There’s been a lot of hullabaloo and drama over guns, mass shootings, snowflakes crying, students marching to demand their rights be stripped away, and people ranting and raving about how to keep children safe.
Generally, to be effective in any endeavor, facts are beneficial to your cause.
With the case of students and Democrats demanding guns be taken away, no facts back up their cause.
However, statistics coupled with Darwinism culling the herd show us how we can actually have a positive impact on the youth of America.
The simple solution is to not ban law abiding citizens from owning guns, but to prohibit teenagers from driving cars and using cell phones. Numbers don’t lie, and if you’re serious about protecting children, you’ll want to ban them from teens.
Or you could be a freedom loving person and understand that freedom comes with a price, and that is eternal vigilance. Like being vigilant in raising your children, so they don’t turn out to be the next winner of the Darwin Awards by plowing into a crowd while texting their friends about something inconsequential that happened 5 seconds ago.
So let’s take a look at the numbers. Should teenagers be banned from using cell phones and driving cars? Decide for yourself by reading the numbers below.
General Cell Phone Statistics
Note: These are the most recent statistics available
The National Safety Council reports that cell phone use while driving leads to 1.6 million crashes each year.
Nearly 330,000 injuries occur each year from accidents caused by texting while driving.
1 out of every 4 car accidents in the United States is caused by texting and driving.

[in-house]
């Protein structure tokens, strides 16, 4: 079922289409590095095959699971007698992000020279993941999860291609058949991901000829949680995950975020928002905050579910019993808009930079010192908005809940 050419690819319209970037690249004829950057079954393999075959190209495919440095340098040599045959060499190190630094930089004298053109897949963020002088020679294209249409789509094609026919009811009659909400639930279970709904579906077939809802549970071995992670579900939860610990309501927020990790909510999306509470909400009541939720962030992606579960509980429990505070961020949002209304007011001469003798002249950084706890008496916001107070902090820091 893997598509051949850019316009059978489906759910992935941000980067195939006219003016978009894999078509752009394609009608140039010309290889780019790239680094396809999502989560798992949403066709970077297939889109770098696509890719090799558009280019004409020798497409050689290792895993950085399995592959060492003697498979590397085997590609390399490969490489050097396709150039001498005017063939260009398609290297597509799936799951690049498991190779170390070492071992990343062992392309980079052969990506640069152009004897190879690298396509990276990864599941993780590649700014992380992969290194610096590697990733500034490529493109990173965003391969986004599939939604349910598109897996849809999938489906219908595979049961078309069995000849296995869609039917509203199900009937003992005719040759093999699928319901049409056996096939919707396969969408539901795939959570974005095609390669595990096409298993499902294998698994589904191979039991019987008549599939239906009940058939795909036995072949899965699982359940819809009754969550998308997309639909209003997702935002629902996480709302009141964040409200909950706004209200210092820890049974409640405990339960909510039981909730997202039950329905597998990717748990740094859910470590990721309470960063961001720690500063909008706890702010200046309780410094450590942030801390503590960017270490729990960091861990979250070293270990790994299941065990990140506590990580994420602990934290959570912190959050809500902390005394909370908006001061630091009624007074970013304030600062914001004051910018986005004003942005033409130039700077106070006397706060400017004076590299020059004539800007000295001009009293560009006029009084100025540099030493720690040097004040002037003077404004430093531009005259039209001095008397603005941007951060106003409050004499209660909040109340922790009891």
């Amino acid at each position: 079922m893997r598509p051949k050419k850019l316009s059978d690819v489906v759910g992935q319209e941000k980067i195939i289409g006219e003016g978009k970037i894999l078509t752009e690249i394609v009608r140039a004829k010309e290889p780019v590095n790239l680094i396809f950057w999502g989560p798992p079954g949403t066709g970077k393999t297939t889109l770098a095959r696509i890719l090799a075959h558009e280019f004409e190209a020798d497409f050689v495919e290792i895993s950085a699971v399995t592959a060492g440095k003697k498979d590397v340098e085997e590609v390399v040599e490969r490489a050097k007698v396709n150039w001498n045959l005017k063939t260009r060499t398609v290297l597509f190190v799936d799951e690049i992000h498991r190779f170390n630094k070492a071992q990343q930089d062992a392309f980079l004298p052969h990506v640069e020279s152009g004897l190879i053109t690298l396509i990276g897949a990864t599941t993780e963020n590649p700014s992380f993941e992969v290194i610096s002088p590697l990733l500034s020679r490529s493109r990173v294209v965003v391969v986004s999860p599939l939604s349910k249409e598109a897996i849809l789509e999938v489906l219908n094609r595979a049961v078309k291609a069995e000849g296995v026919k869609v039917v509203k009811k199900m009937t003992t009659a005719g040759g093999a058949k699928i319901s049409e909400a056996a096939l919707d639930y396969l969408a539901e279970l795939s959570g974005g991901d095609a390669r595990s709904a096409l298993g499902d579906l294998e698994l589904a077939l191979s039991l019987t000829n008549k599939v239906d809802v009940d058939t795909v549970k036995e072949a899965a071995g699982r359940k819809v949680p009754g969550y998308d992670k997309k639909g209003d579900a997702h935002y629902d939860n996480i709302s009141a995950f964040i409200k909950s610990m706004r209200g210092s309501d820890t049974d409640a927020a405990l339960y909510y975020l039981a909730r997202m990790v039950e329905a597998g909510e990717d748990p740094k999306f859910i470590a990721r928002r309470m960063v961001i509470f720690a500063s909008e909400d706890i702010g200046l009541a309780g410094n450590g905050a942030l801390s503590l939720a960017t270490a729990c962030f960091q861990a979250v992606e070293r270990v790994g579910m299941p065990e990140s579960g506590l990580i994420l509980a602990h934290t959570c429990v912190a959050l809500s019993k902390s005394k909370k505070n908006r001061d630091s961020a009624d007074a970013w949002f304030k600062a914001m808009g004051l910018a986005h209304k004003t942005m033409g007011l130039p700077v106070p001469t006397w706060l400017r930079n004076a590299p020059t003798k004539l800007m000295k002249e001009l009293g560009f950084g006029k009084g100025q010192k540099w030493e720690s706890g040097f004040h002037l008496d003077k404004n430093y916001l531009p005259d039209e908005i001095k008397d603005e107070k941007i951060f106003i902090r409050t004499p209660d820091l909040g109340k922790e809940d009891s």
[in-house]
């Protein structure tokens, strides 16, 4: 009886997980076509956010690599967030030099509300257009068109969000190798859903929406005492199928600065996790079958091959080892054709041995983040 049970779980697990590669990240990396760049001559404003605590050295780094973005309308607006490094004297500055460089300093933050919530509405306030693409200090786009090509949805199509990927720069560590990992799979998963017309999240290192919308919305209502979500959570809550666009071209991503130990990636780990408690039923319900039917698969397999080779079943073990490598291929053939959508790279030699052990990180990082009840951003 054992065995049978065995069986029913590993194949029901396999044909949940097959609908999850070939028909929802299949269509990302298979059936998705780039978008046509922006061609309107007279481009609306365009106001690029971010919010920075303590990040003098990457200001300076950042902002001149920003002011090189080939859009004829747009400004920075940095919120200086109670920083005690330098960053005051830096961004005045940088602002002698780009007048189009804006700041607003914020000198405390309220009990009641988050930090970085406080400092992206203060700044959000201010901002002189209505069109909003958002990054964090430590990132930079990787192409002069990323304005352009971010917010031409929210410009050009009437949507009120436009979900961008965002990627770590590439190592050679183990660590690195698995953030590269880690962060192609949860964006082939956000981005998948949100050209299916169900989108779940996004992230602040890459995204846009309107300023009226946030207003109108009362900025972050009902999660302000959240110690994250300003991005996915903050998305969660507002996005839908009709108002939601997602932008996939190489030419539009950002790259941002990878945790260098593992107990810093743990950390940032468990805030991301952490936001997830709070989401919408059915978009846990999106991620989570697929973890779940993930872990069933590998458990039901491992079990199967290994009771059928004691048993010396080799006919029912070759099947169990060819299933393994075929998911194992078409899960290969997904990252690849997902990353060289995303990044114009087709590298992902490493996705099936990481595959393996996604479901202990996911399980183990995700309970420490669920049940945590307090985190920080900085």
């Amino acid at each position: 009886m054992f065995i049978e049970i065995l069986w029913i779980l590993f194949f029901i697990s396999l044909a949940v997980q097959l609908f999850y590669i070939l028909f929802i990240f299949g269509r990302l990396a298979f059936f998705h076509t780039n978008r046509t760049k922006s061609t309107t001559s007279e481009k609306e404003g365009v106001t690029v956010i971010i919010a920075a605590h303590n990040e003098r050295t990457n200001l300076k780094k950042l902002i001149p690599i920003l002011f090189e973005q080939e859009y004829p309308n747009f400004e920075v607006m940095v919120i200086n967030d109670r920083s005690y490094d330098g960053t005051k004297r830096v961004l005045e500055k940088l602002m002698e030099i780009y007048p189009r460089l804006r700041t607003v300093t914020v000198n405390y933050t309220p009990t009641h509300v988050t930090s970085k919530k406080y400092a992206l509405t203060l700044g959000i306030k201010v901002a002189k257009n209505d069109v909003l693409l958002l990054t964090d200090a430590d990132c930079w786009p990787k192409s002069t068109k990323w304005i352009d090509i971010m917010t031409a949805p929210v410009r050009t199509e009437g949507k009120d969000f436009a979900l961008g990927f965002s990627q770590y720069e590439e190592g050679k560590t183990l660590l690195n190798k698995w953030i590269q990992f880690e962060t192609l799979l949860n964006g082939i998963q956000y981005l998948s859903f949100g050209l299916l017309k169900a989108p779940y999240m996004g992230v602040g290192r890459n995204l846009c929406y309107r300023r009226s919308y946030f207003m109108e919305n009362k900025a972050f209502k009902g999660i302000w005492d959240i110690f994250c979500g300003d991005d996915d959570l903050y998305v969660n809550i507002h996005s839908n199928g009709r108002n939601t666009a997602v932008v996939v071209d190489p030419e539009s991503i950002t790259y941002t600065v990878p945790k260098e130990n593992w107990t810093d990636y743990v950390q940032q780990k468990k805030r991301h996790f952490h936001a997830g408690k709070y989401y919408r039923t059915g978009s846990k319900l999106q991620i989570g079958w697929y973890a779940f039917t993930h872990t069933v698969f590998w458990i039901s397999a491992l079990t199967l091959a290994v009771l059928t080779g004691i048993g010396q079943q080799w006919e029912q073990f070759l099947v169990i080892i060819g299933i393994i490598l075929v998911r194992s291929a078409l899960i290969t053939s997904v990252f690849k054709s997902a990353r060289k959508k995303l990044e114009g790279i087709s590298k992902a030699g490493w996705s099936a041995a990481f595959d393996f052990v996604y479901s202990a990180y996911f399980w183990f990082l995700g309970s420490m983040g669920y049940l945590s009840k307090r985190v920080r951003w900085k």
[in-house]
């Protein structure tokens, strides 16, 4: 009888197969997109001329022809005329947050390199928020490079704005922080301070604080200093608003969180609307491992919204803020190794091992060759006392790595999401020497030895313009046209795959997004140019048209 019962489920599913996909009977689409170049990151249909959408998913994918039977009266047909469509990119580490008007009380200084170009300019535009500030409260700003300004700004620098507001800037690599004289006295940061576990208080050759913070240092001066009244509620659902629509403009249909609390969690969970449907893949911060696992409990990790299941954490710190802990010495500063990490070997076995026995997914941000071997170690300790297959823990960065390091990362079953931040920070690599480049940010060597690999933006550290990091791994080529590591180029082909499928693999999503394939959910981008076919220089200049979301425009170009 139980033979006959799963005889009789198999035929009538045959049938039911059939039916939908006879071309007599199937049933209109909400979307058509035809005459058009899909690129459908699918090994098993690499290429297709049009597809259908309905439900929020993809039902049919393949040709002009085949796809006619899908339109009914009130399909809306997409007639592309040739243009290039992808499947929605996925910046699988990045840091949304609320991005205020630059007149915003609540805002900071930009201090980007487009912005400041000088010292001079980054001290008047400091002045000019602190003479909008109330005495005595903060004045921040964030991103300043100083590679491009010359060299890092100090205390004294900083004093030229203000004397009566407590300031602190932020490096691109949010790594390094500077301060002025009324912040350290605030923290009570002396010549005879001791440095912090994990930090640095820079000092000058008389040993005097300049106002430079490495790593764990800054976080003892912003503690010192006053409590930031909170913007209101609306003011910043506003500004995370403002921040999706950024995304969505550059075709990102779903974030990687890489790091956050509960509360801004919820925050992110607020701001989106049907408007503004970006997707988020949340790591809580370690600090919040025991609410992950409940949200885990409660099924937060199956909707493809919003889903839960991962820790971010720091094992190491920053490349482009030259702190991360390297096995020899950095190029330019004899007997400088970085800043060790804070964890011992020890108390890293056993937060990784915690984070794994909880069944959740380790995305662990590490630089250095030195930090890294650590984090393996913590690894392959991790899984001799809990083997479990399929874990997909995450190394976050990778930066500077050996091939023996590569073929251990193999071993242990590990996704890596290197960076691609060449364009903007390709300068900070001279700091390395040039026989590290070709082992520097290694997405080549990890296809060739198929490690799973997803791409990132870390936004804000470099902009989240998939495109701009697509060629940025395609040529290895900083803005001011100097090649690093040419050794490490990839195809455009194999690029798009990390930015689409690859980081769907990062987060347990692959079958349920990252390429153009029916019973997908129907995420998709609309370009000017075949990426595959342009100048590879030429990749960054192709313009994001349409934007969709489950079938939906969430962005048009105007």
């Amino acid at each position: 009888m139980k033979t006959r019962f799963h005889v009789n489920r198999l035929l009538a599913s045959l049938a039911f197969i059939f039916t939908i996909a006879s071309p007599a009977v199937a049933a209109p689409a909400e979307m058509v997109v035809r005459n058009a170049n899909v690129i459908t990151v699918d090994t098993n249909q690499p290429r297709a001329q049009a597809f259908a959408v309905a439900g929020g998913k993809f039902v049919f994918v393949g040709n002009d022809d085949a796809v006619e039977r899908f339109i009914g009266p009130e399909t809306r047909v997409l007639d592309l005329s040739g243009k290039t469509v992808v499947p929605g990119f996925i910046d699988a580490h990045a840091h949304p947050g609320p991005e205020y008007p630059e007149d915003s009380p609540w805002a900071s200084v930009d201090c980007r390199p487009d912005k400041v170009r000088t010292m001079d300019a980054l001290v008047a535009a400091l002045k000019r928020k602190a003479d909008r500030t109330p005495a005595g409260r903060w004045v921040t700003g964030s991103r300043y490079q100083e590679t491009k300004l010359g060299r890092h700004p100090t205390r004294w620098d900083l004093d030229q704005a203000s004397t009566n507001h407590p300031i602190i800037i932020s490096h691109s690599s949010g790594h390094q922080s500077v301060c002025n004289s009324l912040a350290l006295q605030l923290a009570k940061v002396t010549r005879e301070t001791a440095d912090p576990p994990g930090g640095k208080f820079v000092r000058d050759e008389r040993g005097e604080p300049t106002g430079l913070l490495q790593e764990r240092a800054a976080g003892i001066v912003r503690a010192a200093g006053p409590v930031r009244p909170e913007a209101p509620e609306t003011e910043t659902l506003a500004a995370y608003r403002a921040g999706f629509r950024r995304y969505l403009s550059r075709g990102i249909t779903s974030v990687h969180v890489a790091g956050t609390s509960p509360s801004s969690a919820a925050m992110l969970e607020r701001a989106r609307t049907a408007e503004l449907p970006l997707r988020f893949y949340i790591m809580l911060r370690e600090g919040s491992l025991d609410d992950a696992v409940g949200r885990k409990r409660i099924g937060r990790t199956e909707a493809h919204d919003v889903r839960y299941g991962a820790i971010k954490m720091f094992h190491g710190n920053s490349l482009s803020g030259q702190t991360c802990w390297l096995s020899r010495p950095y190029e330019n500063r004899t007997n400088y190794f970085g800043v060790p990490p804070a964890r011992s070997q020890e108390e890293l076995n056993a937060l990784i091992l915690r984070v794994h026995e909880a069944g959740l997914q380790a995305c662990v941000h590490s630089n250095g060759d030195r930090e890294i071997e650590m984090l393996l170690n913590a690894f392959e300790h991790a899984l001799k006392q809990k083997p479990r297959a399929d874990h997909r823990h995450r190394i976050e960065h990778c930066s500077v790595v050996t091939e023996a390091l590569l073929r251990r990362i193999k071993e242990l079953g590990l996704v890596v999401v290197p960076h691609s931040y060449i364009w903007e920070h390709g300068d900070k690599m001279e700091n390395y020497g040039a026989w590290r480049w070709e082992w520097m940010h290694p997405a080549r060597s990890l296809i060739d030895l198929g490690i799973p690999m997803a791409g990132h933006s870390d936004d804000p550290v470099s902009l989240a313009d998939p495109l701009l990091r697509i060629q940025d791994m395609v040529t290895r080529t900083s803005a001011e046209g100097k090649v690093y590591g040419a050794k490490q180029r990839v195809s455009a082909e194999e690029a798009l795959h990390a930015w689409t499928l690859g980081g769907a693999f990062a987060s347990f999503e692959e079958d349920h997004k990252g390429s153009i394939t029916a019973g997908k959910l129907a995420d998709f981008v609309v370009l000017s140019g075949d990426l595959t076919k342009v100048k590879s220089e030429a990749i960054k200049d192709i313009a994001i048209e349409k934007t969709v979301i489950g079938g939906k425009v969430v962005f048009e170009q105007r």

Texting while driving is 6x more likely to cause an accident than driving drunk.
Answering a text takes away your attention for about five seconds. Traveling at 55 mph, that’s enough time to travel the length of a football field.
Texting while driving causes a 400% increase in time spent with eyes off the road.
Of all cell phone related tasks, texting is by far the most dangerous activity.
94% of drivers support a ban on texting while driving.
74% of drivers support a ban on hand-held cell phone use.
Teen Driver Cell Phone Statistics
11 teens die every day as a result of texting while driving.
According to a AAA poll, 94% of teen drivers acknowledge the dangers of texting and driving, but 35% admitted to doing it anyway.
21% of teen drivers involved in fatal accidents were distracted by their cell phones.
Teen drivers are 4x more likely than adults to get into car crashes or near-crashes when talking or texting on a cell phone.
A teen driver with only one additional passenger doubles the risk of getting into a fatal car accident. With two or more passengers, they are 5x as likely.
2013 U.S. Cell Phone and Driving Statistics
In 2013, 3,154 people were killed in distraction-related crashes.
About 424,000 people were injured in crashes involving a distracted driver.
In 2013, 10% of all drivers ages 15 to 19 involved in fatal accidents were reported to be distracted at the time of the crash.
2012 U.S. Cell Phone and Driving Statistics
In 2012, 3,328 people were killed in distraction-related crashes.
About 421,000 people were injured in crashes involving a distracted driver.
In 2012, 11% of drivers under age 20 involved in fatal accidents were reported to be distracted at the time of the crash.
One-fourth of teenagers respond to at least one text message every time they drive and 20% of teens and 10% of parents report having multi-text message conversations while driving.
For statistics from 2011 and before, check out these past Cell Phone and Driving Statistics.
Mr Americana, Overpasses News Desk
March 28th, 2018